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Perimeter Optimization during Expansion


I've often mentioned in discussions of strategy with players that optimizing perimeter is really important in Halite (at least from a theoretical standpoint). I never really got around to proving it, though... until now! (specifically I now have time to do so because of winter holidays :slight_smile:)

Here's what I've done:
I wrote up a fairly simple and mediocre bot (on par with those introduced in @nmalaguti's wonderful tutorial), which uses a few BFS searches to route pieces to sites and borders. Here's the key, though: One specifies in the code a grid that the bot must stay on, originating at the site the bot starts on, and the code is written such that I can easily switch the grid dimensions. Once the bot has conquered 99% of the map contained in that grid, the grid restriction becomes disabled and the bot runs just like any other. Here are my results on the single player mini-competition posted by @erdman:

(x_grid, y_grid) -> turns_to_disable -> turns_to_total
(1, 1) -> n/a -> 198
(2, 2) -> 182 -> 192
(2, 3) -> 181 -> 197
(3, 2) -> 179 -> 195
(3, 3) -> 174 -> 199
(3, 4) -> 173 -> 203
(4, 3) -> 172 -> 202
(4, 4) -> 174 -> 209
(6, 6) -> 166 -> 213
(9, 9) -> 159 -> 229
(12, 12) -> 174 -> 241

It’s pretty clear that this bot is nowhere near winning the single player mini-competition -- it has no traffic control, makes bad choices in expansion, could route its pieces more efficiently, etc. However, the thing I want to call attention to is that the bot was able to achieve a 6 frame improvement by following a 2x2 grid and then taking the rest.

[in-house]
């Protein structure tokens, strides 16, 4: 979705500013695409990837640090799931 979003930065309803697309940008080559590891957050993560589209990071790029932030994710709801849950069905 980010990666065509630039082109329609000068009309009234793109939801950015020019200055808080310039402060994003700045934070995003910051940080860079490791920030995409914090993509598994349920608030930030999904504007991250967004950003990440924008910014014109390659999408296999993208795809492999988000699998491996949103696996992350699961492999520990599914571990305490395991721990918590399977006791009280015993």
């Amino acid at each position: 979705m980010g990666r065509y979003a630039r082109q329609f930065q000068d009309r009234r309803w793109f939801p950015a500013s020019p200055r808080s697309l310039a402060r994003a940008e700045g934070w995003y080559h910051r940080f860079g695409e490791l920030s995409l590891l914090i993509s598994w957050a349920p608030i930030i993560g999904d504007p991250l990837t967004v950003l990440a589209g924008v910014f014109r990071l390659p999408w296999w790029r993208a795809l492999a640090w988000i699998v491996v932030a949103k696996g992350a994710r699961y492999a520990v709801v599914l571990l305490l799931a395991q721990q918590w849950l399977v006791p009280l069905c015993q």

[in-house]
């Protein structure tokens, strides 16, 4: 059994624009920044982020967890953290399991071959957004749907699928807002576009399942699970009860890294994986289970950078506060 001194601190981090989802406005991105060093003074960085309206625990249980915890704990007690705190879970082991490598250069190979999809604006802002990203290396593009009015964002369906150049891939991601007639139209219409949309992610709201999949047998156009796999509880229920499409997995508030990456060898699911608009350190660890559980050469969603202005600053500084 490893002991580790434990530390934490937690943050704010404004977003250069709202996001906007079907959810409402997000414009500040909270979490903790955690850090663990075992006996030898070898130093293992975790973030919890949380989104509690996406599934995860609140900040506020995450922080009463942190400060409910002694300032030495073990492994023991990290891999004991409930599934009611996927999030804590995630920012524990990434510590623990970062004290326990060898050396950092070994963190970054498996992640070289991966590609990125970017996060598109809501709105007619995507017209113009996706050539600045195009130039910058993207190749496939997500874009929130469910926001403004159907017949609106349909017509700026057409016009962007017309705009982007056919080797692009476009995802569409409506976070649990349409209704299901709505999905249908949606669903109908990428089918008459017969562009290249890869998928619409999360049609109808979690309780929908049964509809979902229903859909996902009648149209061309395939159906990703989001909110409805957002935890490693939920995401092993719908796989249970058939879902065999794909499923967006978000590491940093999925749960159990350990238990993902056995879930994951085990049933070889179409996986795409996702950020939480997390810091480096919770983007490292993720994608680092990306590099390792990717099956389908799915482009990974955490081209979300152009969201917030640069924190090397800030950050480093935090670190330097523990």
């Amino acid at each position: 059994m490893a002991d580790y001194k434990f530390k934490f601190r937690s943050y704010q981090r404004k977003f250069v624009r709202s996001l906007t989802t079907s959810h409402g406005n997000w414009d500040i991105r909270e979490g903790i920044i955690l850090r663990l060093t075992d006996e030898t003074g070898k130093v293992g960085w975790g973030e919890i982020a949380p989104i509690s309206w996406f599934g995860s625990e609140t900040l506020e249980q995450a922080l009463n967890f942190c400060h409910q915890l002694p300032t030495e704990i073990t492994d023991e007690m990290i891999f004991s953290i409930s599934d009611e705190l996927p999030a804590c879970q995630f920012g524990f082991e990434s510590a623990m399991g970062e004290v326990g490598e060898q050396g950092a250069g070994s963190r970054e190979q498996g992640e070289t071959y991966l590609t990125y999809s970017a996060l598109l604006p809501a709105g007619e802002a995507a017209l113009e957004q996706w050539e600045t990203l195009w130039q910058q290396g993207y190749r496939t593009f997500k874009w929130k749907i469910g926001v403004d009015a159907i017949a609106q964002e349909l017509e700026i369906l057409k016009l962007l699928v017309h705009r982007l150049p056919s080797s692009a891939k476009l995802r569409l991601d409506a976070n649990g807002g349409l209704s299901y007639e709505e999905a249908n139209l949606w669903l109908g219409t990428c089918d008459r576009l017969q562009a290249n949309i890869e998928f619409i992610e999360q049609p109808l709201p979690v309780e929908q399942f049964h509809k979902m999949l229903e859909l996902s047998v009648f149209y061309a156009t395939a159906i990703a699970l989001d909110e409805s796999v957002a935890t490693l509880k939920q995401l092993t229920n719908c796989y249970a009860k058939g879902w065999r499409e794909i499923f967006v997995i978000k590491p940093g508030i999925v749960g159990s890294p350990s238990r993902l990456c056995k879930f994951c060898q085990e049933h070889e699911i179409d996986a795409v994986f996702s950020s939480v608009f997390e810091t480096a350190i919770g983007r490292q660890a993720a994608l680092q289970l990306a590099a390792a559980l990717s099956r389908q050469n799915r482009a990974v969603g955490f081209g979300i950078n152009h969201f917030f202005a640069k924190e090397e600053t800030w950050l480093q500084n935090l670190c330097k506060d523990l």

What’s going on?

The answer, I think, has to do with how distances work in Halite. In Halite, strength on a border is far more valuable than strength in the middle of one’s territory. The reason for this is that in order to make any use of the strength in the middle of one’s territory, one must first move it a bunch of times, and every time a piece is moved that’s production being lost. One way of thinking about the single-player challenge is that the map has a total of some number of strength, and your bot just has to generate that much strength in as few frames as possible. Moving pieces over long distances is bad for that.

Consequently, we want to try to move less! How do we do so? We do so by ensuring that newly produced strength always has short paths to unowned sites. In other words, we’re deliberately leaving gaps in our territory that we’ll fill in later.

My bot did the best on the smallest possible grid (2x2) -- the results do clearly show that following too large a grid all the way through is bad. In fact, the benefit disappears at a 3x3 grid and then it’s all up from there. However, the time that it takes for the tentacles to cover the whole map decreases for longer, reaching just 159 frames at 9x9, whereas a 2x2 takes 182. Once one heads past 9x9, it rises again, since strength has to travel quite far before being used during the grid-based expansion.

I found that a grid is a convenient way to organize the gaps and demonstrate my point, but there are almost certainly better ways of doing it dynamically that take into account things like the strength and production of unowned sites and the locations of strength within your bot. As a simple example, it would probably be better to follow a larger (i.e. 3x3 grid) at the start, switch to a 2x2 grid during later expansion, and have the grid disabled while conquering the last pieces of territory.

I predict that the best-expanding bots (calling out @cdurbin and @pepijno) could do 5-10 frames better if they left gaps in their initial expansion and filled them in later.

Here's the code.

I hope this was useful, and good luck!

Deciding where to move your pieces

I like the idea, but there are also advantages to taking a site earlier in the interior depending on the strength to production ratio.

I have seen times on certain maps where my bot will hollow out interiors like this and then the cells behind fill in these interiors. At first I tried to "fix" this behavior in my expansion, but then I saw that it was actually working out well so you could be on to something.